From spider to Spiber, this startup is rolling out a new kind of textile—one that aims to address environmental concerns and fast fashion.

Many modern-day inventions take inspiration from animals. Take for example airplanes, which were created based on the semantics of birds. Or perhaps the anti-fouling properties of submarines, which were created based on how sharks seemed to always stay clean despite the prevalence of barnacles and algae in the ocean.

In that same vein, a Japanese startup⁠—dubbed Spiber⁠—is looking at the unique qualities of spider silk as inspiration for a new kind of textile.

From Spider to Spiber

Five times stronger than steel, spider silk’s attributes have been recognized by not only the Ancient Greeks but also by scientists. From medicine to engineering, it is now being rediscovered—this time, for fashion.

According to Kenji Higashi, head of business development at Spiber, they started out by making a replica of spider silk in the lab. But since then, it has expanded its repertoire to include sustainable alternatives like wool, cashmere, and denim. What’s more, the biotech company’s trademarked fiber, Brewed Protein, has been used in limited edition collections with brands like Sacai, a Japanese streetwear label, and outdoor apparel specialists The North Face Japan.

Through this, Spiber hopes that its technology will help “solve some of the big global challenges that we’re facing”—that is, according to Higashi, as the company is currently increasing production and getting ready for a full commercial launch of its textiles.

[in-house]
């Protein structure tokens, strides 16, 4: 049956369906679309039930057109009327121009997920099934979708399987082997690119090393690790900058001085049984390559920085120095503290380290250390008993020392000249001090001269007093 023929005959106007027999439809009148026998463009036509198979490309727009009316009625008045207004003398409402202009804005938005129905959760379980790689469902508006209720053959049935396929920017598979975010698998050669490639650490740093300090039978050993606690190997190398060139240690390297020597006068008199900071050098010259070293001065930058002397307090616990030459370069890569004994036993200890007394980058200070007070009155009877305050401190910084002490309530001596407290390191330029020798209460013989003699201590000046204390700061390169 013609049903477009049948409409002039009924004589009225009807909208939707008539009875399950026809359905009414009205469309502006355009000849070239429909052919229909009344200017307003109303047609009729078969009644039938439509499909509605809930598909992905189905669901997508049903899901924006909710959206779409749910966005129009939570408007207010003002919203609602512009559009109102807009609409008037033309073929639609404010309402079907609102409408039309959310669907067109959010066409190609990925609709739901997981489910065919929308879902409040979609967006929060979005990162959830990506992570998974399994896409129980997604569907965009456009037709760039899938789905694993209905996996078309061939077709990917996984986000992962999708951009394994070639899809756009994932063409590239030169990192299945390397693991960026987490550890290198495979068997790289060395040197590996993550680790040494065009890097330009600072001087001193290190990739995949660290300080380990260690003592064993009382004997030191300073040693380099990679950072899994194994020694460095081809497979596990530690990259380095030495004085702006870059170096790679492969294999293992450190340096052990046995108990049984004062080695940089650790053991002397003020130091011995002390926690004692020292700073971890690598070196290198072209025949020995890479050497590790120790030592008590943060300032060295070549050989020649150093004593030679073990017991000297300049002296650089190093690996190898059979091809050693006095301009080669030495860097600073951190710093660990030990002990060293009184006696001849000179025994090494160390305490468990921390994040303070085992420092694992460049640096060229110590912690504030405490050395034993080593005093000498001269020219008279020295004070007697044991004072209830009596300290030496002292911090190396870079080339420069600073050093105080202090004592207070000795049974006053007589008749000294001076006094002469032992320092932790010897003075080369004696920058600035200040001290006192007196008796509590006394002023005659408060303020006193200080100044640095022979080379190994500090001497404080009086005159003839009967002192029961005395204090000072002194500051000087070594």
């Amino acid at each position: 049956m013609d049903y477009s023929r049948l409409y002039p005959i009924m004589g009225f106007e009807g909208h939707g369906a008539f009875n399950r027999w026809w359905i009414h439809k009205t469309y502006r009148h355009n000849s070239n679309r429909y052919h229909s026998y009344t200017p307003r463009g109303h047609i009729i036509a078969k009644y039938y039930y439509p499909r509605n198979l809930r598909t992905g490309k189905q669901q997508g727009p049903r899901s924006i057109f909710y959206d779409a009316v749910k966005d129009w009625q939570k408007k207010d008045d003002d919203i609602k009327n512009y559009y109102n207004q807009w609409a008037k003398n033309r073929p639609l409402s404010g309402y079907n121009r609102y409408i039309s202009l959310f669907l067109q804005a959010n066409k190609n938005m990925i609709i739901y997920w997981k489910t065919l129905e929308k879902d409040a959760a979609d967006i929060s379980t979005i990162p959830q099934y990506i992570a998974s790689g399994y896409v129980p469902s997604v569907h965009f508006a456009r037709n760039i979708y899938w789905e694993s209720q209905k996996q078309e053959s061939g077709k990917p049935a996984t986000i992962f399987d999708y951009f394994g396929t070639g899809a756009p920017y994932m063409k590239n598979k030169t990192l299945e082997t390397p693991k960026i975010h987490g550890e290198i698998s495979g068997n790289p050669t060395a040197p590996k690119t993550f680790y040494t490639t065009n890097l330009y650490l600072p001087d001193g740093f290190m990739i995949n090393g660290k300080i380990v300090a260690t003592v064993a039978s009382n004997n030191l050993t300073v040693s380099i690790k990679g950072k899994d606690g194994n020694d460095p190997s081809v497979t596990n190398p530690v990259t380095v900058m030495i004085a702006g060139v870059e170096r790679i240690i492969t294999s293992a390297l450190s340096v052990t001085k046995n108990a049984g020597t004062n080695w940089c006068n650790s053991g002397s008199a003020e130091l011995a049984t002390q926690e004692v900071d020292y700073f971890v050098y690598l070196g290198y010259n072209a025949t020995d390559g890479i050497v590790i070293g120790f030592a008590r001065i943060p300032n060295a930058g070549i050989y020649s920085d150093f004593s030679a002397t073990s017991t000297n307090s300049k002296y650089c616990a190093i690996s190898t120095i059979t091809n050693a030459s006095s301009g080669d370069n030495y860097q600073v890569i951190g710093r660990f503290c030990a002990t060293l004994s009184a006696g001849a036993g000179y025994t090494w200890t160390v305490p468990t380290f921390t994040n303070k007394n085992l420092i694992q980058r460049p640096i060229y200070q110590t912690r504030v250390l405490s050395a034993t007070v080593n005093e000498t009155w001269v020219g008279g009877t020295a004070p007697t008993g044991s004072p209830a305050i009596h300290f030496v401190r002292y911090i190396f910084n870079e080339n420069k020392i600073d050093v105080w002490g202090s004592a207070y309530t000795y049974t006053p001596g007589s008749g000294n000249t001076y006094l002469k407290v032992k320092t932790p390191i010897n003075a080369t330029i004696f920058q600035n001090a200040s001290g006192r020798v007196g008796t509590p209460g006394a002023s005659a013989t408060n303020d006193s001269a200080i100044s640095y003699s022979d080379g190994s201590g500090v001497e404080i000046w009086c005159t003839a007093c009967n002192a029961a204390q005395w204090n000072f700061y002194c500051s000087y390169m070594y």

The Moon Parka—created in celebration of the 50th anniversary of the Apollo 11 moon landings—uses Spiber’s Brewed Protein in its outer layer.

How Spiber Fabric is Made

Spiders create webs by spinning liquid protein into silk, much like silkworms⁠—though the latter make cocoons instead. But while silkworms have been bred for thousands of years to produce silk, it doesn’t work the same way for spiders, as they are cannibals.

It does, however, capture the same spirit: silk. Thus, Spiber’s founders Kazuhide Sekiyama and Junichi Sugahara decided to create a synthetic material—much like spider silk—in molecular form. In 2004, the duo began experimenting as students of Keio University in Yamagata Prefecture. Soon after, they founded the company in 2007, where they, according to Higashi, studied “thousands of different spider species,” as well as other silk-producing species, and compiled a database of silk varieties.

According to Higashi, Spiber’s fibers are created by fermenting water, sugar, and nutrients with specially modified microbes in steel tanks⁠—much like what is used in beer making⁠—to produce protein polymers. The polymers are fed through a nozzle and spun into a fiberor what is known as Brewed Protein. And having successfully produced a spider silk alternative, they soon developed a range of Brewed Protein fibers by altering the protein sequence.

The result? Different textiles like leather, silk, or spun yarn.